Telluride 2011: Joshua Marston heads for farther shores
The first time that American writer-director Joshua Marston made a feature film, he shot a movie in Spanish and largely set in Colombia, 2004’s “Maria Full of Grace.” In his latest work, the Telluride Film Festival drama “The Forgiveness of Blood,” Marston has traveled to even more distant geographic and linguistic shores: Albania.
Set in a small, impoverished village in the southeastern European country, “The Forgiveness of Blood” focuses on a violent feud instigated by a seemingly innocent intrusion by one family onto another clan’s land. Caught in the middle of the dispute is Nik (Tristan Halilaj), a teen-age boy who longs to be with his girlfriend and open an Internet cafe, and his younger sister, Rudina (Sindi Laçej), forced to take over the family’s bread-delivery business.
Because Nik and Rudina’s family killed someone else, centuries-old Albania law and custom holds that the victim’s family can take another life in return. Nik is the obvious target, and must hide indoors unless the feud can be resolved. Despite the title, there’s not a lot of clemency on the horizon.
Cast with local, non-professional actors and written by Marston and Albanian screenwriter Andamion Murataj, “The Forgiveness of Blood” won the screenplay award at this year’s Berlin Film Festival. After playing at Telluride over Labor Day weekend, the movie is due in theaters early next year from IFC Films.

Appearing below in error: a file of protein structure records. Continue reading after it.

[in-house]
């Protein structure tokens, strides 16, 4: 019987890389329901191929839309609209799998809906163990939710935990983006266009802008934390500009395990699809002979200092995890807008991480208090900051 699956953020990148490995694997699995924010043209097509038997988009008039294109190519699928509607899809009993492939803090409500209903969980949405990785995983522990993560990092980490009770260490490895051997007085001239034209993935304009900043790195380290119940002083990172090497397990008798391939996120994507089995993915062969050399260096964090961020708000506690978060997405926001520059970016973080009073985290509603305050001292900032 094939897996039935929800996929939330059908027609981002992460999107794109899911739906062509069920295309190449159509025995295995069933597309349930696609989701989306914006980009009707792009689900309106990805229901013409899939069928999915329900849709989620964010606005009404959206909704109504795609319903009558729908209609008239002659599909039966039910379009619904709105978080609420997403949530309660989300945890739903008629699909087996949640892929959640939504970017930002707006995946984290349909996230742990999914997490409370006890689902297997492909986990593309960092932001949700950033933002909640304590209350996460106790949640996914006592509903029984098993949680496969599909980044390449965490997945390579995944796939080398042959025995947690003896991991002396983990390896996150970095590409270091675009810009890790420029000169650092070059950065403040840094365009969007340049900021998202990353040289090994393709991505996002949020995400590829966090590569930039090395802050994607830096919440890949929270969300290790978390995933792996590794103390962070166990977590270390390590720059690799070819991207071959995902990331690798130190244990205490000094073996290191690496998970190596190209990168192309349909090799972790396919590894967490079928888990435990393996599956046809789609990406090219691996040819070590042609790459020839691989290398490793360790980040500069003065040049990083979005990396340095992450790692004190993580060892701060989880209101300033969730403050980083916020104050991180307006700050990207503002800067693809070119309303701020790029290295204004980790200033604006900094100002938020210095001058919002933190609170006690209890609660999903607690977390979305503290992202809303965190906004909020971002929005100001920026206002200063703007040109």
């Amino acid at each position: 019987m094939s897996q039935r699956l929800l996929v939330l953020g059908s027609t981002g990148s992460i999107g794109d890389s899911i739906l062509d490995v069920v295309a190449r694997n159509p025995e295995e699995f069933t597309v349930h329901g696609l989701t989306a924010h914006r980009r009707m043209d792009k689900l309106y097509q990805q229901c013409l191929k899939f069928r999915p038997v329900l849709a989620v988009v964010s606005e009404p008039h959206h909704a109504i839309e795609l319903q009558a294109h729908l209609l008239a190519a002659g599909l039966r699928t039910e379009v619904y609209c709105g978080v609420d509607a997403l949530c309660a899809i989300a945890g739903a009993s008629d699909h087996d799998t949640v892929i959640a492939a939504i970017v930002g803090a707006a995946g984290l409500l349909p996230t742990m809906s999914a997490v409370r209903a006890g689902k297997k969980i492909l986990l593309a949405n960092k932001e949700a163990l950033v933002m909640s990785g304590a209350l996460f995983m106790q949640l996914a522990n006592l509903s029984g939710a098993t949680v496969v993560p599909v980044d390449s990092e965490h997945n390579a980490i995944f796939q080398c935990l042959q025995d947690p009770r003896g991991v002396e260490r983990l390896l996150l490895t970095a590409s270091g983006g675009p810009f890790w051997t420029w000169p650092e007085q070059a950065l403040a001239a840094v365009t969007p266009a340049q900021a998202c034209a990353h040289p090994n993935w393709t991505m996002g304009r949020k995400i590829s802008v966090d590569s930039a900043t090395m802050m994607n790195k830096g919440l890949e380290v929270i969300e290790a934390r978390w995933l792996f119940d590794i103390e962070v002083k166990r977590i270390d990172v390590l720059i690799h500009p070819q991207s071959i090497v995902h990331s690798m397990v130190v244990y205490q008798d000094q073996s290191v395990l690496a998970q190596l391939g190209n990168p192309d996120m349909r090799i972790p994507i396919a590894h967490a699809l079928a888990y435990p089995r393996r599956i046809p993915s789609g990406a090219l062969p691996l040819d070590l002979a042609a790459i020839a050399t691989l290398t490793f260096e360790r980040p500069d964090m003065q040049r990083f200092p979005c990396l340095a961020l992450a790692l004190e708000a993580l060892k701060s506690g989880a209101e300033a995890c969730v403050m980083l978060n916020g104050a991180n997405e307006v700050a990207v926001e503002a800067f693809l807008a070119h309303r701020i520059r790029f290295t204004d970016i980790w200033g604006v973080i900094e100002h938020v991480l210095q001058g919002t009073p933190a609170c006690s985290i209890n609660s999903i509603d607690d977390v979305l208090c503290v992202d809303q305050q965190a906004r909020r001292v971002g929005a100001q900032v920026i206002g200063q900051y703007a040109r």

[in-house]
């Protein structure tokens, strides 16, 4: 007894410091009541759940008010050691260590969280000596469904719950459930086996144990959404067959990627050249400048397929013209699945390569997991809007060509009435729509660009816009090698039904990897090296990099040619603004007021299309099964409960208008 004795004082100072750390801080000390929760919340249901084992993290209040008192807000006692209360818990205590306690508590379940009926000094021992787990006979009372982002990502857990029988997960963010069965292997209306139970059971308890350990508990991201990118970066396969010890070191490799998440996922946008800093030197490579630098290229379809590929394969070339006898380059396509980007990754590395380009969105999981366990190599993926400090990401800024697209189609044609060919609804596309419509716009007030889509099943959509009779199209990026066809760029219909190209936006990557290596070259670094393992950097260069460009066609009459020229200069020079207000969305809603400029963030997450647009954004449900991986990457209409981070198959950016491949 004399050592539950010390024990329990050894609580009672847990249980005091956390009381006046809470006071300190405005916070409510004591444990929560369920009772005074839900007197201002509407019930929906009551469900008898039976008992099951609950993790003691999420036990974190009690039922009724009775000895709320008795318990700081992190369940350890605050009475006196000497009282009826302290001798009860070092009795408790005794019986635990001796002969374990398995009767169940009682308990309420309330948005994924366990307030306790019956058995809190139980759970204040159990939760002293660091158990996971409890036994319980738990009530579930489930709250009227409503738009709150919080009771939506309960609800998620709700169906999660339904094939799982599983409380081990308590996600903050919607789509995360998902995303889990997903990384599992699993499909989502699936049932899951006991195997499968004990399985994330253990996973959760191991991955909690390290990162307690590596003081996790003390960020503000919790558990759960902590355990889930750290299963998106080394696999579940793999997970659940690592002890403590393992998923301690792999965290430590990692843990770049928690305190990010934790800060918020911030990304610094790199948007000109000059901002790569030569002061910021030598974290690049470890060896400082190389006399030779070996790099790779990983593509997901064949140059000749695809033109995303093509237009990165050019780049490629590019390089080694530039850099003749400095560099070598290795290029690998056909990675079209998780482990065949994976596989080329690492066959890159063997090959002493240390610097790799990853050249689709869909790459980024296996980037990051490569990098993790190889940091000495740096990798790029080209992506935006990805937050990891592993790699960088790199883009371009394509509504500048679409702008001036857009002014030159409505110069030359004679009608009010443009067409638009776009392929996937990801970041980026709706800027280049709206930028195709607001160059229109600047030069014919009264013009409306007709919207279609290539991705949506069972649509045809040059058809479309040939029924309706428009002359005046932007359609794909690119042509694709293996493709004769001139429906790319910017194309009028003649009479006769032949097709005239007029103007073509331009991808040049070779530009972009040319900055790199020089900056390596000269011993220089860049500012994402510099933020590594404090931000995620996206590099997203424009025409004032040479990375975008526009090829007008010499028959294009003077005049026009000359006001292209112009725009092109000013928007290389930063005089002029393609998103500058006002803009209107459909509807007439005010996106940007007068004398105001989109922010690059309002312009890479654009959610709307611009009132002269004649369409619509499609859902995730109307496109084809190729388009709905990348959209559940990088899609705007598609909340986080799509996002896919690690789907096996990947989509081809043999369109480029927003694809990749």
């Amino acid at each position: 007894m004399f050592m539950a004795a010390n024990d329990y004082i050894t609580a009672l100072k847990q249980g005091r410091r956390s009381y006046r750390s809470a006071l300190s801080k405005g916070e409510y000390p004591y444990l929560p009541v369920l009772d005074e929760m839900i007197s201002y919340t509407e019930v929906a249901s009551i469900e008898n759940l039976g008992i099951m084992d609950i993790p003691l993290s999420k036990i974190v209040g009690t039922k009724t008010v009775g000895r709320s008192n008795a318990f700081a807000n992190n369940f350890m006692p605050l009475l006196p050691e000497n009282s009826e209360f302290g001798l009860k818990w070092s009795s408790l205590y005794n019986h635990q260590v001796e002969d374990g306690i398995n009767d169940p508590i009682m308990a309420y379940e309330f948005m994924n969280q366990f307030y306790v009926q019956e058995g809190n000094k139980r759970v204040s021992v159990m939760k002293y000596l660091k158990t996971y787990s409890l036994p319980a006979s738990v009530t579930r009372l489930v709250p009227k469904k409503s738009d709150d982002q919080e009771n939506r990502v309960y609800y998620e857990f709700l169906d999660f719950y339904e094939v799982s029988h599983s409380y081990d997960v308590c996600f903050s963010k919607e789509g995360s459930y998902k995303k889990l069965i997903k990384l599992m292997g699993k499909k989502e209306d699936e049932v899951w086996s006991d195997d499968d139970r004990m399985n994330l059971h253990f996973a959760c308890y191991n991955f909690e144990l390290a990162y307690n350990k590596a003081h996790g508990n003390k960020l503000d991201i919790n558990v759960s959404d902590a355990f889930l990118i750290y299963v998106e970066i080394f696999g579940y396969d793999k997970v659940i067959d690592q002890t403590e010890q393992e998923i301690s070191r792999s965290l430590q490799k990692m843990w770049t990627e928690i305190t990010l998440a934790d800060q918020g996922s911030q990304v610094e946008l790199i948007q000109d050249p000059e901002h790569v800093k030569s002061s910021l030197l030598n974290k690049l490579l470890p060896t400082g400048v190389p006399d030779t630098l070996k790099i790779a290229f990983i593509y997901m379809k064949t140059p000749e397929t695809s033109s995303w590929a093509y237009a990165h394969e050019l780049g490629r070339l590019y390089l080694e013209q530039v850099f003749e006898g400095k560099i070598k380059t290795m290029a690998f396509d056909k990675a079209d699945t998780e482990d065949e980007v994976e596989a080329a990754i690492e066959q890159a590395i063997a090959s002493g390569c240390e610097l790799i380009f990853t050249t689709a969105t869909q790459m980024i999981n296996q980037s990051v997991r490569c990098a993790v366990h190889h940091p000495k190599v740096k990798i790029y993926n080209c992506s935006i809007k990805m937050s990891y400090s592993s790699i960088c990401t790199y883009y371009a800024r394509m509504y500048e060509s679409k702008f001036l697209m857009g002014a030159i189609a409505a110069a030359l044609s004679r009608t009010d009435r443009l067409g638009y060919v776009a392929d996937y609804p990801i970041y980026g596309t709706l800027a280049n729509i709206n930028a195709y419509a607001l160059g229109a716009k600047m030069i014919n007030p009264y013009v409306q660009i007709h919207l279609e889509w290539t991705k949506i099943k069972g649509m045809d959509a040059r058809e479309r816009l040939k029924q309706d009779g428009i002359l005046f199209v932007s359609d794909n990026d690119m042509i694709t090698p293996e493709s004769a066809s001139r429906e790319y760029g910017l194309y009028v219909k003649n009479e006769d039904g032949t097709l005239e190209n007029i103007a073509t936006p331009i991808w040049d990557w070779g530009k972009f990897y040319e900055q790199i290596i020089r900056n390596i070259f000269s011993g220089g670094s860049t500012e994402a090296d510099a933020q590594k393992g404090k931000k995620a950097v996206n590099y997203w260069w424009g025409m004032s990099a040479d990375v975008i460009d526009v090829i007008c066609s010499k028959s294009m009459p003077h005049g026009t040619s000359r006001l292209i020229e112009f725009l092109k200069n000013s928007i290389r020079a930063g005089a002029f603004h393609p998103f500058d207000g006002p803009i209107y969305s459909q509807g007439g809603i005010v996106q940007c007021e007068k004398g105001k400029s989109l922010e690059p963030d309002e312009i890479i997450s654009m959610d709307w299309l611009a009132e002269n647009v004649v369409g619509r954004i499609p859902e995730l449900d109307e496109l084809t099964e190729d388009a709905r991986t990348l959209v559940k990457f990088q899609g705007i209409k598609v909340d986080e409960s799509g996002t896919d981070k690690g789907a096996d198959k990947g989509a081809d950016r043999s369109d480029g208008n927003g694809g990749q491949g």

After “Maria Full of Grace,” which brought star Catalina Sandino Moreno a best actress Oscar nomination, Marston flirted with making a movie about the dangerous lives of non-military, contract truck drivers in Iraq, but he and Warner Independent Pictures split over casting (he wanted Chris Cooper, the now-defunct label wanted Mel Gibson or Tom Cruise). “I got very frustrated with the studio system, and even the independent studio system,” Marston said after the screening.
After directing a number of television series, Marston came across the broad “blood feud” idea behind “The Forgiveness of Blood” in news stories. When he was unable to find backers for the film in Hollywood, he found a much more receptive market in Europe.
“It’s quite a pleasure,” Marston said, “to know that an Albanian-language film will get a release in the United States.”
--John Horn in Telluride, Colo.
Photo: Nik (Tristan Halilaj) in Joshua Marston’s "The Forgiveness of Blood." Credit: Anila Jaho.